To the editors:
I am writing in response to Dylan Posa’s letter in the August 9 issue, which was in response to my letter in the July 12 issue, which was in response to Bill Wyman’s “Truth or Dare: Madonna’s Big Lie” (June 21).
Dylan, your published letter was as intimate as a personal note, so I feel a personal note in return is appropriate (but I’ll send it to the Reader anyway).
When I read Wyman’s Madonna piece, I felt he was being a killjoy and just plain snide, so I sat down to write. The writing felt therapeutic, but I felt ambivalent afterwards–I guess because the letter wasn’t really about Wyman, or Madonna. It was about me. Music has a place in all our lives, and our lives all have a place in relation to music. I was trying to describe my place, and bitch about it at the same time.
You heard a rocker letting inertia and a bone-deep laziness and creeping confusion and disaffection block his access to what could be a life force: you stepped forward to call my cop-out while suggesting ways to reconnect. That was cool of you. Better still, our very discourse rocks. Sure this is just a letter about a letter about a letter about a critic about a pop star’s movie, but our ideas matter plenty–in fact, they define rock experience as much as the sound from the speakers. Hell, that’s why there’s a Wyman.
I’ll still debate you on pop. I’d agree that artists venturing the boldest risks are generally found on the college airwaves, in the indie bins, at the small clubs. But being “underground” is no guarantee of quality, and as a code of honor it’s dubious. I bristle at the hegemony of the international mediaglomerates, but I don’t foreswear the rich and varied pleasures of pop, nor do I deny the authenticity of these pleasures. If you feel the art at hand is defiled by the touch of the marketing monolith, then you’re cheating yourself in the name of an elusive, and perhaps illusory, purity.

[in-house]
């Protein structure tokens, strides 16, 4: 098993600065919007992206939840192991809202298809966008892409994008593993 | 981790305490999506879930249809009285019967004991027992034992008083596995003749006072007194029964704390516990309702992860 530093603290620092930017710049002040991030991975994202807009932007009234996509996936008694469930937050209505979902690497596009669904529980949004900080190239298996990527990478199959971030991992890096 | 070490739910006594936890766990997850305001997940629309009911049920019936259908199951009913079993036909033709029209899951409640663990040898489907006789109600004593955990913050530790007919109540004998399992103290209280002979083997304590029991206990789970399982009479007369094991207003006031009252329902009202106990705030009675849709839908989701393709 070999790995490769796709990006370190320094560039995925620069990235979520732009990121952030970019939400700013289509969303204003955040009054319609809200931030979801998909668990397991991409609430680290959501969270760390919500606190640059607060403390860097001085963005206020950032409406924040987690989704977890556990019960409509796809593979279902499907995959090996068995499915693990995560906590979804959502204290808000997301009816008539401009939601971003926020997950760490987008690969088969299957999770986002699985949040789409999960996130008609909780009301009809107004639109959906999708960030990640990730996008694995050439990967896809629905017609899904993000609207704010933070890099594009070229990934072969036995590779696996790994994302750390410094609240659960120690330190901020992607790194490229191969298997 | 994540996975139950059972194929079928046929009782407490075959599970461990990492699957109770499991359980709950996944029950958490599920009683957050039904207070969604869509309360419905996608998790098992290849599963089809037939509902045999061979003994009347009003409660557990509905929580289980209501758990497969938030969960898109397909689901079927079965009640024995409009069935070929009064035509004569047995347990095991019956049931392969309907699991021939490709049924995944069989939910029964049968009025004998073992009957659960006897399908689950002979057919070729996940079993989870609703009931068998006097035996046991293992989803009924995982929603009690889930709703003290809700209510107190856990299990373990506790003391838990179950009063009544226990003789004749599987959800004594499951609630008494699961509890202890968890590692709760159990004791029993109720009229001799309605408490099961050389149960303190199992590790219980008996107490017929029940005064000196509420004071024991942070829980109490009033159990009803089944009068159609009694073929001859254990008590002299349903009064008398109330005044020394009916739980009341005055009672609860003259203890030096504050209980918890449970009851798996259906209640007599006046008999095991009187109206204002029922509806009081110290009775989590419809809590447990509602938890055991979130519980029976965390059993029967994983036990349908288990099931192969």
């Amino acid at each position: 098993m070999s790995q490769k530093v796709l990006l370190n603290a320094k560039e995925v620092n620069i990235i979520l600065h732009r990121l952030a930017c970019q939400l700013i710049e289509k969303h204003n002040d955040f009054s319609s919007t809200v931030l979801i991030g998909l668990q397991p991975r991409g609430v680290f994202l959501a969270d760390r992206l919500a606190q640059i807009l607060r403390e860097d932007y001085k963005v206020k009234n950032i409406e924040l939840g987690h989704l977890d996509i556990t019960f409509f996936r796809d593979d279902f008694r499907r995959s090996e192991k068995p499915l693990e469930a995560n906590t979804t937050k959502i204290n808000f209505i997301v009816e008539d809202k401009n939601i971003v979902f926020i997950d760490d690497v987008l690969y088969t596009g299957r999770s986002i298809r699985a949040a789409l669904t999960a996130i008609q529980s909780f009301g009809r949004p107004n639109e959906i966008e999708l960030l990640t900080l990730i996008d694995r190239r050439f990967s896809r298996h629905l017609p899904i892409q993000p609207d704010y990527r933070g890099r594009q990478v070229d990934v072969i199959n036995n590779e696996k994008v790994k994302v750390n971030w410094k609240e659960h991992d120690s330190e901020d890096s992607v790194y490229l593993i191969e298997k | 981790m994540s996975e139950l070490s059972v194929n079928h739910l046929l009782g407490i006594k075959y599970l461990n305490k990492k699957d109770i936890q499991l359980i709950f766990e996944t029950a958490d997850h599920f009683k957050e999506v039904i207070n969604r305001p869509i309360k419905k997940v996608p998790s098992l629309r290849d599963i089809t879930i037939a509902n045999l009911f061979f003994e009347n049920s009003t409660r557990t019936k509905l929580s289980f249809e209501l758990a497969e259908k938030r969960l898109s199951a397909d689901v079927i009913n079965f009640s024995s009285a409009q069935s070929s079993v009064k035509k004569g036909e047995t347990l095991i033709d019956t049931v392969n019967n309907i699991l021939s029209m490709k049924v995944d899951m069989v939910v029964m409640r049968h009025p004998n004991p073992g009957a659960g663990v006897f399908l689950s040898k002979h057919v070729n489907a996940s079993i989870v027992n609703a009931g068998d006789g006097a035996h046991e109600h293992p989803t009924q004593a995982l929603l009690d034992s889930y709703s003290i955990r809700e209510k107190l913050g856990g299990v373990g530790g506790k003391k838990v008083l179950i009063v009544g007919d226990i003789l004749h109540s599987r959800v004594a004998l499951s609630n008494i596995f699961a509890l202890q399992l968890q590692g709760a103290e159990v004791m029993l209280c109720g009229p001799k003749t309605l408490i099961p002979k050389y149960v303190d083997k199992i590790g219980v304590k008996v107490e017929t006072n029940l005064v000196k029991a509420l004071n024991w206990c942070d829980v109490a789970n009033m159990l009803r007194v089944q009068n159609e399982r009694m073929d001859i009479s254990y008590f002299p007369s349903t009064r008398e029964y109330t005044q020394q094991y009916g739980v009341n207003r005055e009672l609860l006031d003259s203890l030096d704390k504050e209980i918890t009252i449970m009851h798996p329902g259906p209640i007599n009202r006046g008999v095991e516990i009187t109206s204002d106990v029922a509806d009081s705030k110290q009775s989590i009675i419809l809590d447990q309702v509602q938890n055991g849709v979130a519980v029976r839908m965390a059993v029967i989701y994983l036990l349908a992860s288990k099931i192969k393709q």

Interestingly, you mention Fugazi–dare I say that Ian MacKaye’s sexy politics (a hardline left revolution-from-within) inform and transform his formally traditional music (hardcore punk) in a manner parallel to Madonna’s? The comparison’s as troubling as it is preposterous, but it makes a point. Underground artists and pop stars press the same buttons inside us, using methods more similar than underground fans would likely admit. I don’t think Fugazi’s marginality elevates their achievement any more than Madonna’s popularity diminishes hers. Why not get off on both Fugazi and Madonna, and furthermore get off on that? Pop sags under the weight of the beverage/cigarette/snack food/fashion agenda it supports, but there’s still some great music to be found. To dismiss it as one big commercial is another kind of cop out. So I accept your challenge, and return it as well. I’ll graze my pinkie along the cutting edge if you’ll dip your little toe into the mainstream. And did you catch Henry Rollins’s Gap ad in Rolling Stone?
But back to my bullshit. The part about “getting free records, getting on the guest list” was pure wannabe jealousy. That’s right, I wannabe a rock critic (that figures–why else would anyone write a letter about a rock critic?). I’m busy sharpening my craft, and if I get good enough, you’ll soon be reading me. Not just in this letters column, though it’s great practice. As hard as I’m working, you’re right that I’m not working nearly hard enough. So thanks.
It’s been almost three months since Truth or Dare, a good two months since Wyman’s piece, and another month since my first letter. But it wasn’t the force of Madonna’s starpower that kicked up all this dust–it was the strength of fans striving to create meaning out of music. Wyman’s getting wailed on by the Readership, but by measure of the barking he’s provoked, he’s doing his job well. And so are we.
Asking you to fill the enclosed blank tape probably isn’t what you had in mind, but it’s as good a place as any for me to start. Don’t worry about my limits–turn me onto what gets you, Dylan Posa, through the week. Maybe I can return the favor. And I’d be honored to check out a good band with you.